Alternate Title: When Bad Actors Show Up In Your Good Movies
Remember that little movie that I last wrote about, The Alpha Incident? A man named George “Buck” Flower played the best character in the movie, possibly in all of moviedom, Hank the railroadman.
So I watched The Fog last night so I could grace these not-pages with an actually good movie to wash out the taste of The Alpha Incident (It tastes like Billy Beer and Marlboros with menthol.) I always Wiki the movies I watch just to see if there are any fun facts I can find. See how hard I work for you? You could at least call more often or write to me. Don’t forget to wipe your feet off when you come in, I just mopped.
Anyway…George “Buck” Flower was in The Fog. He played Tommy Wallace, one of the first people murdered in the aforementioned fog of The Fog.
See how I slickly introduced The Fog in the above paragraphs? I deserved that award from my 12th grade english teacher, thanks Mrs. Pelios! So yes, I watched The Fog, no it wasn’t the remake with Selma Blair and how dare you insinuate that I would watch that.
But I think this is a good opportunity to compare the differences between a good-bad movie and a bad-bad movie.
How the movie looks A good portion of The Alpha Incident was filmed with some neon orange light that made the scene look like it was lit with a KFC heat lamp. That wasn’t a fun effect, especially considering it clashed with the general seventies ugliness. The FogWas filmed in anamorphic, making it look like it cost more than the $1 million it cost to make it. The Alpha Incident was all blurry around the edges at times, although this may have been because of the Mills Creek transfer. The Fog…wasn’t.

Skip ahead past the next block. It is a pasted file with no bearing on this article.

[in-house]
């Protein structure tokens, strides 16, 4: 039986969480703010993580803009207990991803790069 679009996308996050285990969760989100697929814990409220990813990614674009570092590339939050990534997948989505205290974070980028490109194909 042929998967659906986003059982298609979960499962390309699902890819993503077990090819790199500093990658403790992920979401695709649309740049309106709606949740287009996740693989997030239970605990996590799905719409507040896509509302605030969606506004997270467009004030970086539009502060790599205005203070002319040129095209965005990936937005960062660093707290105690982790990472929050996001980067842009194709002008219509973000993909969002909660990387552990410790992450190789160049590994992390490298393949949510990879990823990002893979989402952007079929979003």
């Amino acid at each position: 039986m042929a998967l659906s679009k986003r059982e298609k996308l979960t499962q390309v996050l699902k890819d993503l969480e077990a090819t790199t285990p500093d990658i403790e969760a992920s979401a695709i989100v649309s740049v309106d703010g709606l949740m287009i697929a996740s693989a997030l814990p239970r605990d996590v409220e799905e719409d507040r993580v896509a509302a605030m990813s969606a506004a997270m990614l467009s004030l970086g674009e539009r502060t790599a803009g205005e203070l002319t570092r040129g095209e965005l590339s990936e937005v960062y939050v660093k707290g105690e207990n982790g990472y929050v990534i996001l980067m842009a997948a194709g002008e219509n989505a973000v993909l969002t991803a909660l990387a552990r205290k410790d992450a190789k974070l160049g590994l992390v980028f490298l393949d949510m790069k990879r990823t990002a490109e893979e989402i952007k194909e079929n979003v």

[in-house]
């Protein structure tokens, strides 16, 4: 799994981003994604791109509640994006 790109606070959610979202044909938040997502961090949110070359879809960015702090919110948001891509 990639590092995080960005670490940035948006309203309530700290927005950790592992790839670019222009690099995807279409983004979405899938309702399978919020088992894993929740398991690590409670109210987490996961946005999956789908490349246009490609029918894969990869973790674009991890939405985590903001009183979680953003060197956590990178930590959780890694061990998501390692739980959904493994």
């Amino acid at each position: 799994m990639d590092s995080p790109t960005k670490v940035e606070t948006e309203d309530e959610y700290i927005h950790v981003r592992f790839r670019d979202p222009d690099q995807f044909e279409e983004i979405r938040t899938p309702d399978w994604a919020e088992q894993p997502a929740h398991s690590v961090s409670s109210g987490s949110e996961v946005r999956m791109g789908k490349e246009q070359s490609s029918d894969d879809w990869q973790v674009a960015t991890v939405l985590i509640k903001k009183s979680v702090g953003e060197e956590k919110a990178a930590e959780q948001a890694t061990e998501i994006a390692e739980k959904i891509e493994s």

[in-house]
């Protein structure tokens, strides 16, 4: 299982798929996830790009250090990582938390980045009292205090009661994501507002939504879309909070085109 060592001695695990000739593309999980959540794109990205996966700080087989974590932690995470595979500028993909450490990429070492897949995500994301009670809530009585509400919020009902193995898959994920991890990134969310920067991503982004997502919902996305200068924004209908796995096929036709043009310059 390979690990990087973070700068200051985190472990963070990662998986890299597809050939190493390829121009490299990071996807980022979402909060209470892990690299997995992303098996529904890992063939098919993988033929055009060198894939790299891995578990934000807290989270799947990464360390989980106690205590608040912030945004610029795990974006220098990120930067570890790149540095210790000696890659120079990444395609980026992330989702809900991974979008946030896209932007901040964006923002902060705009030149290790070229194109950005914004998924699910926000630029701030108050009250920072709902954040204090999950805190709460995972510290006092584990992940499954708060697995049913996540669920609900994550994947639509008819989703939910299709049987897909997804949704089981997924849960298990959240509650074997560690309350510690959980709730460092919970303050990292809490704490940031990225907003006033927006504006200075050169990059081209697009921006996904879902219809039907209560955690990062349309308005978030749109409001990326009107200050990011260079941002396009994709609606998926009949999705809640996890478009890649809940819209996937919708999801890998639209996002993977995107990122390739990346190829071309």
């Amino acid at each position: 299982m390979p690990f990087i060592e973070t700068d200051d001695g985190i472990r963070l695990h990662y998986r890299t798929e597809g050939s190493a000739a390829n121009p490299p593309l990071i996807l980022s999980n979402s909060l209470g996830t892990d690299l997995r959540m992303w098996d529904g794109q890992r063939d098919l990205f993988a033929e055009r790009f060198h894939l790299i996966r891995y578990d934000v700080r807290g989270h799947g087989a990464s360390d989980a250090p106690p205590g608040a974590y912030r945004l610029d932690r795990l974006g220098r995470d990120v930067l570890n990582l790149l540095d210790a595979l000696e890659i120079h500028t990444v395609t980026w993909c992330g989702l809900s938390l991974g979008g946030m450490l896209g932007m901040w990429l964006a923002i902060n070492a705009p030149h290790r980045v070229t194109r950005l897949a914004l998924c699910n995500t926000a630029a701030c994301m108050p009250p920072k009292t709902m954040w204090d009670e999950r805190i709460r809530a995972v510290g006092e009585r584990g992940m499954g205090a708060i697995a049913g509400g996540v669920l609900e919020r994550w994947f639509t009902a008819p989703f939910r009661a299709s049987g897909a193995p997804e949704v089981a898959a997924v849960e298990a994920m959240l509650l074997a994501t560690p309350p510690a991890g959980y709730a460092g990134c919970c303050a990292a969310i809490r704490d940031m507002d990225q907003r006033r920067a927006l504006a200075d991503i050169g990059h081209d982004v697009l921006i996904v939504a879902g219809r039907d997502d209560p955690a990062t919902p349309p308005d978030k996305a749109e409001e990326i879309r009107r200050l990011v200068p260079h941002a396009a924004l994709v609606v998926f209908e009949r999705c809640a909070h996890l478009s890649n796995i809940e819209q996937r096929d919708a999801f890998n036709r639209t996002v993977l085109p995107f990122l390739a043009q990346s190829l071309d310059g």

The Acting I swear, the only believable character in The Alpha Project, aside from Hank, was Charley and he had all of three lines. The acting in The Fog was actually very good. No one was shrill like the women in Human Centipede. Plus, it had a young Jamie Lee Curtis before she started hawking yoghurt. And it introduced me to my new girlcrush, Adrienne Barbeau. How have I not seen a movie with her before? Why do people talk about Angelina Jolie kicking ass when Adrienne could fight ghosts on the top of a lighthouse?
The Effects: The two moments of gore in The Alpha Incident were goofy. The effects in The Fog weren’t. Mostly. John Carpenter went for the less is more approach, which I firmly support in most cases. We see very little of the ghosts until the end. That’s when I snickered a little, because the glowy red eyes looked like my alarm clock. But overall, it was good and scary. Carpenter managed to build suspense using…
Music What helped Carpenter was that his music wasn’t noodly, seventies synth music. The music in The Fog built an impending sense of doom. The music in The Alpha Incident was mostly absent except for aforementioned noodliness, plus a few moments of porntastic sax music. STOP. No me gusto. Do not want.
My conclusion? The Fog is worth your time and effort and we should worship everything that Adrienne Barbeau does. And don’t watch The Alpha Incident unless it’s a scene with Hank.
- Scarina--the authoress and editrix of this site. I like scary movies and have dedicated my free time to cataloging horror--the good, the bad, and the ugly. Sometimes there are books too.
There's film criticism, literary criticism, and humor here. I can be highbrow but there's lots of pop culture too. And feminism.
I fervently love "Twin Peaks" and wish it were a real place so I could move there. I can't list my favorite scary movies because they change depending on my mood, the season, and how much coffee I've had.
I'm an artist looking for ways to blend creepy with cute. I try to channel my childhood nightmares, my love of horror, and my experiences with sleepy paralysis.
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